Thomas Ehrlich, editor of Civic Responsibility and Higher Education, defines civic engagement as
"...working to make a difference in the civic life of our communities and developing the combination of knowledge, skills, values and motivation to make that difference. It means promoting the quality of life in a community, through both political and non-political processes."
Levine uses these five factors to measure civic engagement: attending meetings, helping neighbors, registering to vote, volunteering and voting. A new report, Civic Health and Unemployment: Can Engagement Strengthen the Economy, has been released that explores the relationship between civic engagement and economic resilience. I think the results of this report coincides perfectly with the upcoming presidential election. I also believe educational institutions and community organizations need to do a better job in promoting civic participation in young people. A well-educated citizenry will preserve democracy and improve the future direction of this nation.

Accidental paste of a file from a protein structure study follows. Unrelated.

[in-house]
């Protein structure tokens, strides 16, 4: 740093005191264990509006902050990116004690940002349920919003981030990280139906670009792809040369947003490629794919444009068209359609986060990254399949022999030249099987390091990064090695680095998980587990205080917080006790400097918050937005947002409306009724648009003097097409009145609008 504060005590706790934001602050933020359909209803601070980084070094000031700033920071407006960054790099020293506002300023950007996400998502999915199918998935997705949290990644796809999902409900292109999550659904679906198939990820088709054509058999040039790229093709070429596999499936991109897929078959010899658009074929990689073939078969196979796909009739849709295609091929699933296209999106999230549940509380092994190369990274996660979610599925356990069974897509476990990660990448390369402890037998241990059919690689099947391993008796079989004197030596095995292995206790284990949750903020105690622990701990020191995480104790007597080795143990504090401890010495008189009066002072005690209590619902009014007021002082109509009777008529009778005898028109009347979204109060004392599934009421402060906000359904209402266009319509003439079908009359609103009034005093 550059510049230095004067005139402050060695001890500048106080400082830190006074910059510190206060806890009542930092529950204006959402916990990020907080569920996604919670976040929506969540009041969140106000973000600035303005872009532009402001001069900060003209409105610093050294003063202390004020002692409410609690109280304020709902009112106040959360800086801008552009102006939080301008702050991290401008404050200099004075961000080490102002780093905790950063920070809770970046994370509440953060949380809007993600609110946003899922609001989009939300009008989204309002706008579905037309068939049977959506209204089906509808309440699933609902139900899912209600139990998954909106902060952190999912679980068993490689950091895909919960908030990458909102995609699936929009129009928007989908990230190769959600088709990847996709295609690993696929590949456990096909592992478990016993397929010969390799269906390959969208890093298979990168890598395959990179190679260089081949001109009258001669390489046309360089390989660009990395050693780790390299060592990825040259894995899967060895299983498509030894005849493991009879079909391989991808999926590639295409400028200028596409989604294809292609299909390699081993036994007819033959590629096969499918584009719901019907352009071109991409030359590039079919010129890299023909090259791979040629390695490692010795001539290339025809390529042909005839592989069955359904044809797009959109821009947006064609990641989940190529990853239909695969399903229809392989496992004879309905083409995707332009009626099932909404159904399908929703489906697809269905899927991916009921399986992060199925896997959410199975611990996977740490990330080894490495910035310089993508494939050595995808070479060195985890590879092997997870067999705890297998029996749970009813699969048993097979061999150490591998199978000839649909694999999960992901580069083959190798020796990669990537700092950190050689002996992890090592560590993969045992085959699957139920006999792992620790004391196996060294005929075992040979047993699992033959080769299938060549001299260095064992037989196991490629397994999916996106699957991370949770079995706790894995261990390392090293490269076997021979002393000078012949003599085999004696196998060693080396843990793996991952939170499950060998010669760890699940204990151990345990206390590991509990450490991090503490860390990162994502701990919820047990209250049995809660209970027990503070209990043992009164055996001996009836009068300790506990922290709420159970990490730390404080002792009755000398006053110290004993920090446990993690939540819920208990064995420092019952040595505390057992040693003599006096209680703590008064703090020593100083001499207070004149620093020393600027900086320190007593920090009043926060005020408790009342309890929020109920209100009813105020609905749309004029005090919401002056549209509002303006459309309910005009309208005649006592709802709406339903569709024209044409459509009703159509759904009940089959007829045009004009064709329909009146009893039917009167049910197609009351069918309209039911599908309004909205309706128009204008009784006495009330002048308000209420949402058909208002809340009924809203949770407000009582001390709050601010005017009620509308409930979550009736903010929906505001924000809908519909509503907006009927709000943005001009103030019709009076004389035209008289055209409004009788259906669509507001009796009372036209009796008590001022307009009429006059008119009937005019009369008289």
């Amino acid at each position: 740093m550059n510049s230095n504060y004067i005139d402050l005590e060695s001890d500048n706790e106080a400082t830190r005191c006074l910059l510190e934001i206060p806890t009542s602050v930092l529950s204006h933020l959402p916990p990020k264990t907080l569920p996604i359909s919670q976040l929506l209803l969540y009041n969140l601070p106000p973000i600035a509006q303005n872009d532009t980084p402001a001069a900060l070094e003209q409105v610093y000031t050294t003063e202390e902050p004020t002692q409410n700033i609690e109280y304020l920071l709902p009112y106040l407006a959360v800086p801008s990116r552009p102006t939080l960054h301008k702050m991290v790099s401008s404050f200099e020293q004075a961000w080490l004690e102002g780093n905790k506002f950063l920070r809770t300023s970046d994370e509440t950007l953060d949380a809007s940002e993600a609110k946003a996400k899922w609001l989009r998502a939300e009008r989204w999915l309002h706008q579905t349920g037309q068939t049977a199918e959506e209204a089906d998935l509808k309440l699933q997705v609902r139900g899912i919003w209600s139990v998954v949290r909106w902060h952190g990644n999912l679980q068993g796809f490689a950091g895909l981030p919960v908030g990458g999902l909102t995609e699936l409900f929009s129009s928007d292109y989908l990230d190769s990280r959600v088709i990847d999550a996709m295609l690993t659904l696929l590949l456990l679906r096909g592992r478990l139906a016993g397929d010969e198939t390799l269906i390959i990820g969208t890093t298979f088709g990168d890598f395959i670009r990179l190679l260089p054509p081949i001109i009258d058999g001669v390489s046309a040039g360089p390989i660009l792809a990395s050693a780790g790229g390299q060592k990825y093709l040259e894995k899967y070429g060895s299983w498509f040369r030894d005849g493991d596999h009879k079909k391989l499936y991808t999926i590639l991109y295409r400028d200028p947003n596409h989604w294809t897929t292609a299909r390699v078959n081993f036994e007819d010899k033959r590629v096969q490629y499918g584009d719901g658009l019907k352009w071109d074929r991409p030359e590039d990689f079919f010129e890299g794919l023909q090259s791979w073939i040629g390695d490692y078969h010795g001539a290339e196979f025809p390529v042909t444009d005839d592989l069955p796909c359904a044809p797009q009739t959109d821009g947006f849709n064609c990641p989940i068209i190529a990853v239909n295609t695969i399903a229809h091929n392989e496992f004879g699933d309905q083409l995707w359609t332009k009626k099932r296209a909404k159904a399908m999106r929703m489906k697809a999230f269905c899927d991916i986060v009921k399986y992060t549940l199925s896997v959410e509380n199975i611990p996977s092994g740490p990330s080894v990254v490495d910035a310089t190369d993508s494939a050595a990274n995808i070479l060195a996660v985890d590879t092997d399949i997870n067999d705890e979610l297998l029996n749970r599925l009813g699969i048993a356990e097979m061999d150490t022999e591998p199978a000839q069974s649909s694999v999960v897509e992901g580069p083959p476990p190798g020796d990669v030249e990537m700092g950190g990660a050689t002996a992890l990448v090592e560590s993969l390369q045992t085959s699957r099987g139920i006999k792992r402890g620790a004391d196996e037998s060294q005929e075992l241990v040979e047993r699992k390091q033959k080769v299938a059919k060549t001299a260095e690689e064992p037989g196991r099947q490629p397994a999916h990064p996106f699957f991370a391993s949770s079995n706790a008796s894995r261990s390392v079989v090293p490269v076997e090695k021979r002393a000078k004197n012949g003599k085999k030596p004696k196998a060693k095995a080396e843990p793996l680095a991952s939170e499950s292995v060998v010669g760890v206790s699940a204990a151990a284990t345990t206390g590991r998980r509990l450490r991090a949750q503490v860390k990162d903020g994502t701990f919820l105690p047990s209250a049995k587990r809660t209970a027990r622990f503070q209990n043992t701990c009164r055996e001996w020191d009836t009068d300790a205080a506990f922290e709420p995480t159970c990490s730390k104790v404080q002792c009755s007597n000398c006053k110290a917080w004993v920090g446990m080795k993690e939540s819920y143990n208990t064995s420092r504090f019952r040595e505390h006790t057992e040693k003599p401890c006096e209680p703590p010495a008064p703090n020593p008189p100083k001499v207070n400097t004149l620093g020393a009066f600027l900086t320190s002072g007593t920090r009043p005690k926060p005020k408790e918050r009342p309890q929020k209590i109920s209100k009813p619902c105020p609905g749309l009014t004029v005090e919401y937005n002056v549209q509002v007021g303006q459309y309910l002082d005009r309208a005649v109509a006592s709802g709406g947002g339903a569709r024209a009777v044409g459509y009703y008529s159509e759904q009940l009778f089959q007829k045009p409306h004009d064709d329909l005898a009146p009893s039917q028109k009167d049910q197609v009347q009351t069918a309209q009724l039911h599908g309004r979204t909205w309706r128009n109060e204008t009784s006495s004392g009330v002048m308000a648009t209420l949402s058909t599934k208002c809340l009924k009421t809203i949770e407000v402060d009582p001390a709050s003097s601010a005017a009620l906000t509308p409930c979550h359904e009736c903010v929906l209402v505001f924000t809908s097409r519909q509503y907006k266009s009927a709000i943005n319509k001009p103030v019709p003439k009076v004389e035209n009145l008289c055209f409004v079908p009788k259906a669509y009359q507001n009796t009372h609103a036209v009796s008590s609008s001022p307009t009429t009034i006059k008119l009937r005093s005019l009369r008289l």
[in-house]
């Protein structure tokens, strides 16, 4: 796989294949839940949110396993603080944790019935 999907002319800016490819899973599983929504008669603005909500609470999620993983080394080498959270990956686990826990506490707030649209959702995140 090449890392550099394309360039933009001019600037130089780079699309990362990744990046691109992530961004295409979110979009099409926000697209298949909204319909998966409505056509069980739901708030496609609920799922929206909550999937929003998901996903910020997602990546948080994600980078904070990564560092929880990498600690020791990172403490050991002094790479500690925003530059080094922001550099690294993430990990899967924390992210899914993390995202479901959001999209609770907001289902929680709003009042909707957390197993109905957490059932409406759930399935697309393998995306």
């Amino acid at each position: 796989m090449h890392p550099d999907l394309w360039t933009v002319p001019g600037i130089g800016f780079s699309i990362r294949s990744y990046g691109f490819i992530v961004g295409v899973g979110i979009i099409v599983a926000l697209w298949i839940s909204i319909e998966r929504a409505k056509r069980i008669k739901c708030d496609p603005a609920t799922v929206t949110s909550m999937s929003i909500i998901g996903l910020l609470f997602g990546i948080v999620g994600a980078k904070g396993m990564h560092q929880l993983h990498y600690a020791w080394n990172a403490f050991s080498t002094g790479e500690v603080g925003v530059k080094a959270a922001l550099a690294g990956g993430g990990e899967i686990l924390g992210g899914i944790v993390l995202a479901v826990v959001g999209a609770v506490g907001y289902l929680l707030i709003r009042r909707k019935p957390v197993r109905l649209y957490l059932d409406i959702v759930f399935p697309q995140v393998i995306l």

In September 2012, the National Conference on Citizenship will hold its annual meeting in Philadelphia. The 2012 theme is "Jobs, Jobs, Jobs: Exploring the Link Between Civic Engagement and Employment."
[UPDATE: 10/16/2012]: Campus Compact released a white paper, Engaged Learning Economices: Aligning Civic Engagement and Economic Development in Community-Campus Partnerships, that focuses on the impact of merging campus civic engagement and economic development in local communities.